By Seth Plattner
Photos by Christian Högstedt
When I first meet Michael Zegen, he's standing sleek in a Bonobos tuxedo that, with its tapered trousers and fitted jacket, is a far cry from the boxy, baggy suits he's often seen in, pants practically pulled up to his nipples, as a 1950s midtown business executive on The Marvelous Mrs. Maisel. In short order, the Amazon series has become renowned for its sartorial flair: vintage designer pieces, pillbox hats, classic coats. But Zegen is hardly itching to borrow style notes from his character, Joel Maisel, husband (kind of) to the titular Miriam "Midge" Maisel who, after learning of Joel's affair, embarks on a stand-up comedy career to save herself from the housewife life she's hitherto been perfectly, painstakingly subjected to. "Our costume department is incredible," Zegen says, "and they do so much research to bring this world to life. But I'm more of a T-shirt and jeans kind of guy."
Indeed, when we finally sit down to chat, he's wearing dark grey jeans and striped grey and black long sleeved tee. Even so, he's eager to show off a new pair of black wing-tipped shoes he recently acquired in Milan at the premiere for Maisel season 2, which is now streaming on Amazon Prime Video. "I've gotten more into the fancy stuff these days," Zegen says, "and I'm starting to know what I like. I was trying to find something kind of special for the premiere, and I was looking around going, no, no, no—then I saw these in the window I knew they were it."
He admits they were pricey, but the dude has reason to treat himself. The Marvelous Mrs. Maisel is beyond bonafide as a TV hit. The show racked up 2018 Emmy's for writing and directing for Maisel showrunner Amy Sherman-Palladino and also garnered a Best Actress statue for the series lead, Rachel Brosnahan. Fans undeniably adore Brosnahan for her portrayal of a whip-smart woman who's taking her life into her own hands, but it's Zegen who adds a humanized layer to the series. It’s a role he’s comfortable in, “I am this guy,” he thought, even at his first audition.
Which is not to say Zegen considers himself a louse who would so easily cast aside his wife and children for his secretary. "I just knew I could play him," says Zegen, who, while helping a friend prepare her own audition for Midge, realized that he had to go out for Joel. "I don't know why. I've always been instinctual when it comes to the roles I want to play. And Joel, he's kind of a dick. He's kind of an asshole. He made a huge mistake. But he's trying to rectify it while also dealing with this immense amount of guilt. He's also trying to find some sort of ultimate passion in his life, so he's grounded in a way that people understand and I just find that fascinating to play."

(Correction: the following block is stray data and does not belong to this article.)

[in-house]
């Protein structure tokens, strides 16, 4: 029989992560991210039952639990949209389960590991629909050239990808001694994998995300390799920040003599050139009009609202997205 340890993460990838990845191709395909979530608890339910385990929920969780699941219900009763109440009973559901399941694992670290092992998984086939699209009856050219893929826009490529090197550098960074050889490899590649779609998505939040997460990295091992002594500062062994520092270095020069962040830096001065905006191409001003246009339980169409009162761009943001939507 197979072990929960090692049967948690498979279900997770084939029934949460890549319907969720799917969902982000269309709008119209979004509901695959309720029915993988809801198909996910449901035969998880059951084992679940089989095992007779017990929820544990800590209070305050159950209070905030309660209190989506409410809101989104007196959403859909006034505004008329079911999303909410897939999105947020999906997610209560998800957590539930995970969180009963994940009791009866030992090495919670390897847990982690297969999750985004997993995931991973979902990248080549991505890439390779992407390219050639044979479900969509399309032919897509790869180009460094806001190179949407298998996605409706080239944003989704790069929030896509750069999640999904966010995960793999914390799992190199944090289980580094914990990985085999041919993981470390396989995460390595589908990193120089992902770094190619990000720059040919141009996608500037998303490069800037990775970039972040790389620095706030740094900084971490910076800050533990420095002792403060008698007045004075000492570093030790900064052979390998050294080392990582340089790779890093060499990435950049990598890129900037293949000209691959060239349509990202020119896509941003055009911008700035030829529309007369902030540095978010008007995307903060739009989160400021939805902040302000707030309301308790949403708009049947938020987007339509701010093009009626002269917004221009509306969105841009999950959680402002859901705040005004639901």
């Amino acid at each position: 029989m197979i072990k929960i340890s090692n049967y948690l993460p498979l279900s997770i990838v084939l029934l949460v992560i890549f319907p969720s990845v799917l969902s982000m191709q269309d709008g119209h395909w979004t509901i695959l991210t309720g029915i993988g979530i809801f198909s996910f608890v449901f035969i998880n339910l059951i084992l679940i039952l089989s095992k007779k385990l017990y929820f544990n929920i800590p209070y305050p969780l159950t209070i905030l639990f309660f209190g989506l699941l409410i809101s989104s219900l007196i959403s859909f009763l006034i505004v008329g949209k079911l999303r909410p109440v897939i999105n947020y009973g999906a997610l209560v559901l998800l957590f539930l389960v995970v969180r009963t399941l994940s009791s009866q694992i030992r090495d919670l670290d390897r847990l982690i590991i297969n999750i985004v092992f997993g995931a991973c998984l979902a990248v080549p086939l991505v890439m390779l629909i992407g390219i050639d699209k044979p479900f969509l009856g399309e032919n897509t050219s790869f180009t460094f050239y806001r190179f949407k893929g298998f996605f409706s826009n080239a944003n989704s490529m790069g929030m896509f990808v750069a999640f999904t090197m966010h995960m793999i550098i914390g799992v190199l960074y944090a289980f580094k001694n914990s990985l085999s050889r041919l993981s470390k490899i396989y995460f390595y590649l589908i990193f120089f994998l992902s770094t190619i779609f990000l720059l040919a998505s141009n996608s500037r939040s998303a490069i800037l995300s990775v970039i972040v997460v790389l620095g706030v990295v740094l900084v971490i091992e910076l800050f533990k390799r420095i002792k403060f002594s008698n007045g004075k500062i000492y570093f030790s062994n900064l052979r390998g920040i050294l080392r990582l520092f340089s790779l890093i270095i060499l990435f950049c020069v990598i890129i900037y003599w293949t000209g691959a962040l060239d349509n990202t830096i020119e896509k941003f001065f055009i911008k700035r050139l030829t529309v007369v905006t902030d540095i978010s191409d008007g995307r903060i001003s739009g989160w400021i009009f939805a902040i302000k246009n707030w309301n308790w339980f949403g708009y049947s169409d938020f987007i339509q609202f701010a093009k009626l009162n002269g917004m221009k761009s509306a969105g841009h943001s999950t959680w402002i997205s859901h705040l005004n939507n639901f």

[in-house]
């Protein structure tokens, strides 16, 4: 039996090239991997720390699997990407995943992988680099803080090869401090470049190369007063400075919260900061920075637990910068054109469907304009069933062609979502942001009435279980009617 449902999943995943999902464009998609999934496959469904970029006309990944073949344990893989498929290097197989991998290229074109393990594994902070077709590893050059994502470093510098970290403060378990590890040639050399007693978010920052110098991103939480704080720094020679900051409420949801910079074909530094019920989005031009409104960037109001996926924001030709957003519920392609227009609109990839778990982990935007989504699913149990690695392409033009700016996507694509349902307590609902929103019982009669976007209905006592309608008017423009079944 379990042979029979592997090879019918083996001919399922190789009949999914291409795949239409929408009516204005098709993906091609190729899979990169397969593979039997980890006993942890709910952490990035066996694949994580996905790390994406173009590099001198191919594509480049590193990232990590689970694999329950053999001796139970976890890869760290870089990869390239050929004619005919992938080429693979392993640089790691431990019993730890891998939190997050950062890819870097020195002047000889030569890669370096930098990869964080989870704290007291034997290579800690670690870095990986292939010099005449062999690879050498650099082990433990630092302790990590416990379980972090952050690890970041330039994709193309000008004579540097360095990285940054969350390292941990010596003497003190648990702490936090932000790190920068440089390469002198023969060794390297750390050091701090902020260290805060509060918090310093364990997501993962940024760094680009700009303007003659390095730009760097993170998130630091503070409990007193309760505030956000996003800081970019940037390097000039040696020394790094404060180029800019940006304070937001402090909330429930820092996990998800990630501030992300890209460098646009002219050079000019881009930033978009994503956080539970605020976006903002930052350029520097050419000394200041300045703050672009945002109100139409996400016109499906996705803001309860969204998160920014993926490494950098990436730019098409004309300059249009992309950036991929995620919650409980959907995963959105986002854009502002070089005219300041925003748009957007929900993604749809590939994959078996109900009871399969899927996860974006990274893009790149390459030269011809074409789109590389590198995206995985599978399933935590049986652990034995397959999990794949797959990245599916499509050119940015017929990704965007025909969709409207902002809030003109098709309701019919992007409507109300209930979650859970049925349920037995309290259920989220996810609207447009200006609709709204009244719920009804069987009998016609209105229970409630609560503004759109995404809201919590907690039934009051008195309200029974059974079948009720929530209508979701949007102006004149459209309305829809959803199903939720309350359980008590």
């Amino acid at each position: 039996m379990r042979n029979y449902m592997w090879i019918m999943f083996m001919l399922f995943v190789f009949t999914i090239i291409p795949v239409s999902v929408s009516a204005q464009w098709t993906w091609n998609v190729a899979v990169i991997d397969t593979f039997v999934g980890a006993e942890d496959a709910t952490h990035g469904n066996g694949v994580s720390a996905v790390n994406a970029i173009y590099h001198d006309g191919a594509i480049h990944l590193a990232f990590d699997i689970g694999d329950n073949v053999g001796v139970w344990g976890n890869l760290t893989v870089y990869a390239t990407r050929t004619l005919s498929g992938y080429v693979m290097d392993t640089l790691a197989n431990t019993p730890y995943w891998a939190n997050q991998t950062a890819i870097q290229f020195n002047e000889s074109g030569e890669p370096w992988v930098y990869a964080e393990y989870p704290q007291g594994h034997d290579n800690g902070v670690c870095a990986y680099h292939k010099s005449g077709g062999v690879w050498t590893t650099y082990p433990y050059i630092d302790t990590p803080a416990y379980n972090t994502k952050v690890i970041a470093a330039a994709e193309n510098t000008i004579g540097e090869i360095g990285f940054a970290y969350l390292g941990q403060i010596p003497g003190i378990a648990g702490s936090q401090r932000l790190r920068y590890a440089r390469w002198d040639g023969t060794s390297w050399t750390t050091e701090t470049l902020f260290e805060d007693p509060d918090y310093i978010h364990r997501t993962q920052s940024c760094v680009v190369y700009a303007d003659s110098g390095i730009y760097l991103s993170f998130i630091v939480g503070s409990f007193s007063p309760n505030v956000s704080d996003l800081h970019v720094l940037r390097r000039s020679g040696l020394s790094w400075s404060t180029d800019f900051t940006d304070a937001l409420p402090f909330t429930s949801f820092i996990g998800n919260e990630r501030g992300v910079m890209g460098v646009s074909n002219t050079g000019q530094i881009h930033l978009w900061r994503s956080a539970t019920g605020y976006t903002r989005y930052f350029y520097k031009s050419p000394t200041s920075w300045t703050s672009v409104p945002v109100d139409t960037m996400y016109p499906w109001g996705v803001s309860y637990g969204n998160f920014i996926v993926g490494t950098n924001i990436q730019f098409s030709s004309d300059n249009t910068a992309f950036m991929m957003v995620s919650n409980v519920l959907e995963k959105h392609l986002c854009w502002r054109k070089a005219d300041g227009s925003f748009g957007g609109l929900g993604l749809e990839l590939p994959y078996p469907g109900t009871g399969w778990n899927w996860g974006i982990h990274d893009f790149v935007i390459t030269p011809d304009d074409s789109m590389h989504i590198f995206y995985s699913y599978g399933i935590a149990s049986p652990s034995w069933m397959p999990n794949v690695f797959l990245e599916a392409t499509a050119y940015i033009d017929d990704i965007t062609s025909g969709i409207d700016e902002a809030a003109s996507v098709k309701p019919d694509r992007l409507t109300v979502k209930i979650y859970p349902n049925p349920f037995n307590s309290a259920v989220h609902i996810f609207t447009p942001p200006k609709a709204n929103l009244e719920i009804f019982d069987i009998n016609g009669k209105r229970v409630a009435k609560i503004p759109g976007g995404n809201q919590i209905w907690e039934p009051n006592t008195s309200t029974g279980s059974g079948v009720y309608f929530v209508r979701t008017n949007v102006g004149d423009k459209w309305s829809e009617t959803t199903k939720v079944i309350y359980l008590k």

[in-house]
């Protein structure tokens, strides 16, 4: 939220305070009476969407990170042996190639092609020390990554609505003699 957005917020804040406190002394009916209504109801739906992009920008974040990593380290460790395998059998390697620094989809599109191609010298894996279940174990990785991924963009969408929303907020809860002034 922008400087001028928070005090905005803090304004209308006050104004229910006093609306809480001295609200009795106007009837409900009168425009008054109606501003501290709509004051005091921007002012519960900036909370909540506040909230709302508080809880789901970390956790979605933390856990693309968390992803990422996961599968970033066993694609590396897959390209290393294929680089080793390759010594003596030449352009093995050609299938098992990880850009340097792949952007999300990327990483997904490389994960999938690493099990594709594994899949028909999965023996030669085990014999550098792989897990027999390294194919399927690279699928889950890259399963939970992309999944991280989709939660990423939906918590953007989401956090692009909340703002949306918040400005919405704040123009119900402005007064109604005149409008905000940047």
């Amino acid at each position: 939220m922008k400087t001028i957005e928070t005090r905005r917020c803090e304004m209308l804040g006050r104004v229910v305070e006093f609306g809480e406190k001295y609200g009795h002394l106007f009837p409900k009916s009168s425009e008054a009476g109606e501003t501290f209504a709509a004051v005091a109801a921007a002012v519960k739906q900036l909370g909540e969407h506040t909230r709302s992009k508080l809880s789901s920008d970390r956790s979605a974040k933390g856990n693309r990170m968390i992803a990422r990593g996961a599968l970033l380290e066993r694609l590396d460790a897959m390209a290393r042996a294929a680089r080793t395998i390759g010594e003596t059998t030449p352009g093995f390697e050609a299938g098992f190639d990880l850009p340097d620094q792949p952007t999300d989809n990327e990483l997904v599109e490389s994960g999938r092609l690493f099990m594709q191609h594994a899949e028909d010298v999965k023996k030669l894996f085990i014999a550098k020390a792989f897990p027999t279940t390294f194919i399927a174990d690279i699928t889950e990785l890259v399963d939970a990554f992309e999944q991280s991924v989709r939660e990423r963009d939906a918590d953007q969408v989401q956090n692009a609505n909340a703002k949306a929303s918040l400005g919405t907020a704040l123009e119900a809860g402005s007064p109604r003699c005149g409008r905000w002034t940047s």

Zegen got bit by the acting bug early. At age 8 to be exact, when, as he tells it, "my parents took me to see Les Miserables on Broadway, and there was this little kid playing Gavroche. I just remember watching him thinking, 'Yeah. Yeah, I can do that.'" Before long, Zegen—who grew up as the middle child of a teacher and lawyer in Ridgewood, New Jersey—was in acting class where "it was me and, like, 20 girls," he says. "It's not like I would have known what to do with them," he continues, "but it was great because I always got the male lead. There was no competition." What's more, Zegen perhaps gained a foundation that's seemed to serve him well in his career: not shying from female-dominated worlds, be they acting classes or TV shows written by, for, and about women.
Sure, he’s done plenty of exemplary work in male-leaning projects. After graduating with a theater degree from Skidmore College in Saratoga Springs, NY, he landed his first acting gig as Dwight the Troubled Teen on The Late Show With David Letterman. From there, he went on to play opposite Dennis Leary in FX's Rescue Me before scoring recurring roles in big cable dramas like HBO's Boardwalk Empire and AMC's The Walking Dead. In 2015, he made his Broadway debut opposite Mark Strong in Ivo van Hove's award-winning adaptation of A View From The Bridge. But it wasn't until meeting the women of Maisel that Zegen's professional stroll turned into a full-blown stride. "Rachel is so giving as a performer," he says of his onscreen wife, "and Amy Sherman-Palladino—she deserves every bit of the respect and accolades she’s earned. She's one of the most talented people I have ever worked with. I have and will continue to follow her blindly."
Smart man, considering how that dedication is continuing to pay off. Along with, of course, a third season of Maisel, Zegen has an upcoming role in a yet-to-be-disclosed feature film, as well as his own aspirations behind the camera. "I want to produce my own stuff—movies and TV shows," he says. "I'd like to be the lead in a movie one day. I haven't done that. I've played major characters but I want to be the focal point. Not just because of my ego but just to see what that's like. It's scary but it's something I'd like to accomplish. But it's about doing good projects. And continuing to work with women! Because they run the world, right?"
Seth Plattner is a writer and editor at Architectural Digest. Elsewhere, his work has appeared in ELLE, Glamour, and Men's Health. He lives in New York City, loves karaoke, and, no joke, is a triplet.